THE FOOD SEEN explores the intersections of food, art & design, and how chefs and artists alike are amalgamating those ideas, using food as their muse & medium across a multitude of media. Host, Michael Harlan Turkell, talks with fellow photographers, food stylists, restaurateurs, industrial and interior designers; all the players that make the world so visually delicious, that want to eat with your eyes.
Episode 411: That Photo Makes Me Hungry with Andrew Scrivani
On today’s episode of THE FOOD SEEN, Andrew Scrivani, our only 3x guest (Ep1, Ep238, and this one), has become one of the most recognized food photographers in the field today. From his work for the New York Times, to numerous cookbooks and ad campaigns, Scrivani now adds author to repertory, with his tell-all handbook to the biz: “That Photo Makes Me Hungry”. Step-by-step tips which include: seeing the light, composing the shot, telling a story, and making a living by turning passion into profit.
Episode 410: Toothache Magazine with Nick Muncy
On today’s episode of THE FOOD SEEN, Nick Muncy is a pastry chef who’s dreams of being an artist was never lost on him. After a culinary arts degree, and stints in Healdsburg, CA, at Cyrus, under the patron saint of panettone Roy Shvartzapel, Muncy spent time with Matt Tinder at Saison, before joining Coi with Daniel Patterson, which earned him a James Beard semi-finalist nod. But Muncy had to step away from the sugar to satiate his sweet tooth, starting TOOTHACHE Magazine, for all those pastry chefs out there looking inspiration. Funnily enough, after focusing on publishing, and releasing five saccharine issues, Muncy’s back to the kitchen, now the executive pastry chef of Michelin-starred Michael Mina in San Francisco.
Episode 409: Colson Patisserie
On today’s episode of THE FOOD SEEN, in 2006, Yonatan Israel, a Parisian-born filmmaker, opened up Colson Patisserie in Park Slope, Brooklyn, as a New York manifestation of the original establishment in Mons, Belgium, owned by family friend Hubert Colson since 1986. Baking some of best of French and Belgian pastries the city has to offer, from croissants to macarons, even liege waffles, Israel, Andrew Hackel (Director of Sales), and Natalie Abrams (head baker), turn thousands of pounds of butter and flour into the most adorable Teddy Bear financiers and chocolatiest gâteaus, all there to sate your baked good sweet tooth.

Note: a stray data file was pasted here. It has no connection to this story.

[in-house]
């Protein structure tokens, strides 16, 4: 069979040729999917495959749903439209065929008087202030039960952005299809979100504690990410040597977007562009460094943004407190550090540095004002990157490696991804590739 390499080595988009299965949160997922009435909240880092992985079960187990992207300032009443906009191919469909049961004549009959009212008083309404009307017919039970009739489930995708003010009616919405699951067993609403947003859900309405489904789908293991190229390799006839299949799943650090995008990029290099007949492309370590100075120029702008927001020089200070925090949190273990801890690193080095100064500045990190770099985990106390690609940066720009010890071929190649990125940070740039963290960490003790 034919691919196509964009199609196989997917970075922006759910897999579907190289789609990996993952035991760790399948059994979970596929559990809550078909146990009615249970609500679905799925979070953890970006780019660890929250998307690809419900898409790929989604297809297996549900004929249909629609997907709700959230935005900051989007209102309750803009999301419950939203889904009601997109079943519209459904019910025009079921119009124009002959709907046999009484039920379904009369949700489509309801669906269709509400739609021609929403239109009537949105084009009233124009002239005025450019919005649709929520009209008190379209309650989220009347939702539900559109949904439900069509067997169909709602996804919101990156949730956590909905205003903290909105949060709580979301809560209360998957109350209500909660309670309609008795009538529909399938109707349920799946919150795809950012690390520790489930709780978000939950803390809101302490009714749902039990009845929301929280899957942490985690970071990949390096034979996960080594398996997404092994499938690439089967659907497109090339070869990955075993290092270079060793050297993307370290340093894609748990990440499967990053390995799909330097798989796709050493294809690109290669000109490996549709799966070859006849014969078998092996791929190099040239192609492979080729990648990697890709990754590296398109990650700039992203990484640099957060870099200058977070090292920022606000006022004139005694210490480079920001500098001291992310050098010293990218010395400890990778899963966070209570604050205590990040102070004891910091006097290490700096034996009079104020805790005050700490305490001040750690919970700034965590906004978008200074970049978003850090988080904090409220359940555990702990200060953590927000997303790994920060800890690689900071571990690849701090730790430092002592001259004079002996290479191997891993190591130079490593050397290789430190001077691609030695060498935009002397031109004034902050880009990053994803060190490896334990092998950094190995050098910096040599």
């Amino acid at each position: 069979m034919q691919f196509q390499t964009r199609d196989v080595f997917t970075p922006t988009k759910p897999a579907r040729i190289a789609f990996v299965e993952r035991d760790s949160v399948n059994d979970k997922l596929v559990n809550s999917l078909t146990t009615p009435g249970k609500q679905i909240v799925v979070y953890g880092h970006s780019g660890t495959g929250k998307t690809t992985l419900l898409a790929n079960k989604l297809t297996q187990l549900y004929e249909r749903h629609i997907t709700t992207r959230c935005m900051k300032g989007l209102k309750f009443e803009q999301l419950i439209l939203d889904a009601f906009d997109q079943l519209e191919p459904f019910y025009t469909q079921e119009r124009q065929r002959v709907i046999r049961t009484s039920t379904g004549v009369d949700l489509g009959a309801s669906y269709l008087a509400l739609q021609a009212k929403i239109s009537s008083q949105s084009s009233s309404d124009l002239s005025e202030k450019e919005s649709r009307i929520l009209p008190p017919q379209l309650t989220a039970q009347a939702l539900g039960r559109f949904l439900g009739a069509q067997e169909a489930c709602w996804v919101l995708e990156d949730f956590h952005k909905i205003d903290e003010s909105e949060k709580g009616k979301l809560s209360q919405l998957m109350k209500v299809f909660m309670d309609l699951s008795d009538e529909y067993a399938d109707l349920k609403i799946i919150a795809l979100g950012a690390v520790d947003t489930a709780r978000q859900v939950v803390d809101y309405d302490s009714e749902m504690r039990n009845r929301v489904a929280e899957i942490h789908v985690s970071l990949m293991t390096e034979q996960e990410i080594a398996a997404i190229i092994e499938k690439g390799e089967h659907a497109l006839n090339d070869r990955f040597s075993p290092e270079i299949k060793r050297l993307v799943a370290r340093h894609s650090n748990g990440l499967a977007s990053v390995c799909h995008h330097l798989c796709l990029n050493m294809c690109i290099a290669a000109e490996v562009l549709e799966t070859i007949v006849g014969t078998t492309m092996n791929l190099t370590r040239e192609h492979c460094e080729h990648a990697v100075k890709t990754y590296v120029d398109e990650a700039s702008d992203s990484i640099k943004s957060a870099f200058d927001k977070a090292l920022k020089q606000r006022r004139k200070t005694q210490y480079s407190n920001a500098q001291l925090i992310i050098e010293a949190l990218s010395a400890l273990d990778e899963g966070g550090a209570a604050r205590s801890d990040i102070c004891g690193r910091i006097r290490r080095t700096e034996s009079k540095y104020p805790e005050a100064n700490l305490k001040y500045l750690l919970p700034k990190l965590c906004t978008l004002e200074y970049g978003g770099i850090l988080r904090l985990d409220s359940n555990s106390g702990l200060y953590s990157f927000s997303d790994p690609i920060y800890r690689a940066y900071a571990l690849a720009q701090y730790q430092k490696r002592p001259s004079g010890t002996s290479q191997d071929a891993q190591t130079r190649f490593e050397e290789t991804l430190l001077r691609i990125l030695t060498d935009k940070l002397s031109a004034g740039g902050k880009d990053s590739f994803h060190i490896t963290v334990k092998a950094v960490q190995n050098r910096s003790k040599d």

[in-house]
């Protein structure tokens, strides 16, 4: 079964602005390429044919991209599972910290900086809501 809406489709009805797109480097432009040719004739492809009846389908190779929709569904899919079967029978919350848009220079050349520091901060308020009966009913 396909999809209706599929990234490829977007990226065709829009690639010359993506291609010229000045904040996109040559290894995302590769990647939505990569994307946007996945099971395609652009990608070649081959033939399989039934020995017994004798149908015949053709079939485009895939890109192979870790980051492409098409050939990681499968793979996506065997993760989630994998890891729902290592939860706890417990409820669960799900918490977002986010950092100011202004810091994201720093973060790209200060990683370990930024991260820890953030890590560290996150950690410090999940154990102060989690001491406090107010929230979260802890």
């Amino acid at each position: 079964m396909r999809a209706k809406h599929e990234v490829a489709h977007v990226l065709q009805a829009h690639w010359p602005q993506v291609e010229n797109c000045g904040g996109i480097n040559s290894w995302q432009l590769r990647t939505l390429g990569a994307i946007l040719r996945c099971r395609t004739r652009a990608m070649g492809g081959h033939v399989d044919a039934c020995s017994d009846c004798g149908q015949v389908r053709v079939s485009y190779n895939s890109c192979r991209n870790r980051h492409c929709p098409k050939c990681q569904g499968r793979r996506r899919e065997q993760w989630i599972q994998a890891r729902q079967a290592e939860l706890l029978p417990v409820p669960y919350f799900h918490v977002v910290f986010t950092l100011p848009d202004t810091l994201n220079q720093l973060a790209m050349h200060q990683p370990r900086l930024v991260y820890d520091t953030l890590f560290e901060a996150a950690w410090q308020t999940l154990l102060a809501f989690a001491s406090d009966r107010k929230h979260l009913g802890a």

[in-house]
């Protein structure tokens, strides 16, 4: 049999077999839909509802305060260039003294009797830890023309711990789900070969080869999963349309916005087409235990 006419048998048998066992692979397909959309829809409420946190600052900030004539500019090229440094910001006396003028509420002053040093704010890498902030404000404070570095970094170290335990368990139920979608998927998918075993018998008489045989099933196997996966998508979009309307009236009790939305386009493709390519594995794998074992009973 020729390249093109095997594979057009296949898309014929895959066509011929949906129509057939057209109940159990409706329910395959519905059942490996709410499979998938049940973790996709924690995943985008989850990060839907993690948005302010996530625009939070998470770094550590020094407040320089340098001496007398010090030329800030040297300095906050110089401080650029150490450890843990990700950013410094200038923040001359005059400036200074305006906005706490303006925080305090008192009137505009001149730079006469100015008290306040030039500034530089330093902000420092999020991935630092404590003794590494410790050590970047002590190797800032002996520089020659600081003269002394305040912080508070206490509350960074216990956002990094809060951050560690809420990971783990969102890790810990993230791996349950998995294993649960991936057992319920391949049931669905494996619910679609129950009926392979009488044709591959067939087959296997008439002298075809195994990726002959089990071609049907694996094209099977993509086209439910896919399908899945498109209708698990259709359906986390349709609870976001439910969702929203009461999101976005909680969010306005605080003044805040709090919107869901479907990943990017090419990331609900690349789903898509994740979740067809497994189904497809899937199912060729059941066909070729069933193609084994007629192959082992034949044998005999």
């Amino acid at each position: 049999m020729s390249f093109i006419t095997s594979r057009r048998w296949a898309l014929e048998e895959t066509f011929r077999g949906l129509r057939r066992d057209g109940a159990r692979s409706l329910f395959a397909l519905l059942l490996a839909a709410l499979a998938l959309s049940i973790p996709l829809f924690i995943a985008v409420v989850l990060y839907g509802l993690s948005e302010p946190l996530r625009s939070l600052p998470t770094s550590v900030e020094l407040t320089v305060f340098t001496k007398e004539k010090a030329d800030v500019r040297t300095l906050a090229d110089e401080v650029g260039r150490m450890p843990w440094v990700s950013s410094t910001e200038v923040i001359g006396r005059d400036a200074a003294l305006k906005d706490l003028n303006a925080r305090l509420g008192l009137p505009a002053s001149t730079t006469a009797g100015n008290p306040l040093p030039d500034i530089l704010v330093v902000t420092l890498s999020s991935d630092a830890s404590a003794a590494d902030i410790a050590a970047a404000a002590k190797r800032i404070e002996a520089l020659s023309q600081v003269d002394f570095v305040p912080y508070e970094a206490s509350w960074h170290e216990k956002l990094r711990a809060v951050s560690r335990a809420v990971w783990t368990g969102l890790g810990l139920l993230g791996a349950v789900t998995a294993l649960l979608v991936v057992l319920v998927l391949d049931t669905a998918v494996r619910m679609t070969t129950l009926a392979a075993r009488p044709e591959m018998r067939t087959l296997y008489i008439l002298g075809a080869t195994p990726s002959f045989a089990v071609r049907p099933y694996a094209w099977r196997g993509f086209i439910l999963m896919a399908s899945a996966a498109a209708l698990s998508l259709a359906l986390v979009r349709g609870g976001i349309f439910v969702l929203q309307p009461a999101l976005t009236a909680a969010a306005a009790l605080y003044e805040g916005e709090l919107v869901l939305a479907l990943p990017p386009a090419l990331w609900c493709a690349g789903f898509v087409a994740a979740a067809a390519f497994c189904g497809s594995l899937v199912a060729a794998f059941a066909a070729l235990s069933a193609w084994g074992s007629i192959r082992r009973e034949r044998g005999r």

Episode 408: Manresa Bread with Avery Ruzicka
On today’s episode of THE FOOD SEEN, after first meeting Chef David Kinch of Manresa in Los Gatos, CA, Avery Ruzicka was convinced to blindly move across country to work for him. While she begin in the front on the house, she eventually found her way back into bread baking, growing Manresa’s bread program. Even past the farmer’s market stalls, multiple brick and mortar locations of Manresa Bread no exist., and thousands of pounds of organic flour are milled in-house to make their naturally fermented sourdough loaves and laminated pastries. From levains to kouign amanns, and shipping to the contiguous 48 states, you too can break bread with Manresa.
Episode 407: Maangchi
On today’s episode of THE FOOD SEEN, the magnanimous Maangchi, aka “Hammer”, née Emily Kim, is a Korean food YouTube superstar. Her personal style, and style of cooking show, has been welcomed into the homes of over 3 million subscribers and countless more Maangchi fans. Now, her second book, Maangchi's Big Book of Korean Cooking: From Everyday Meals to Celebration Cuisine, expands on recipes like banchan, the side dishes that are cornerstone to Korean cuisine, and dosirak, the traditional lunchboxes Maangchi and her family grew up eating. Whether you have an H-Mart nearby or not and wonder what to do with all the marvelously dried pantry ingredients in this book, Maangchi is here to guide you through rice cake soup for New Year’s Day (seollal), or steamed rice cakes for the Harvest Moon Festival (chuseok). Whatever the celebration, make yours Maangchi-ed!
Episode 406: Poilâne
On today’s episode of THE FOOD SEEN, for nearly a century, at 8 Rue du Cherche-Midi in the Saint-Germain-des-Prés district of the 6th arrondissement, the surname Poilâne has been synonymous with bread and Parisian life since 1932. Pierre (Poilâne) began making his family’s signature 5-pound stone-ground wheat miche in wood-fire basement oven with a red brick facade, and since then, his son, Lionel, and now daughter Apollonia, have kept that flame alight. After decades of service, and guarded secrets, they finally share their recipes with the world in the eponymously named cookbook: Poilâne.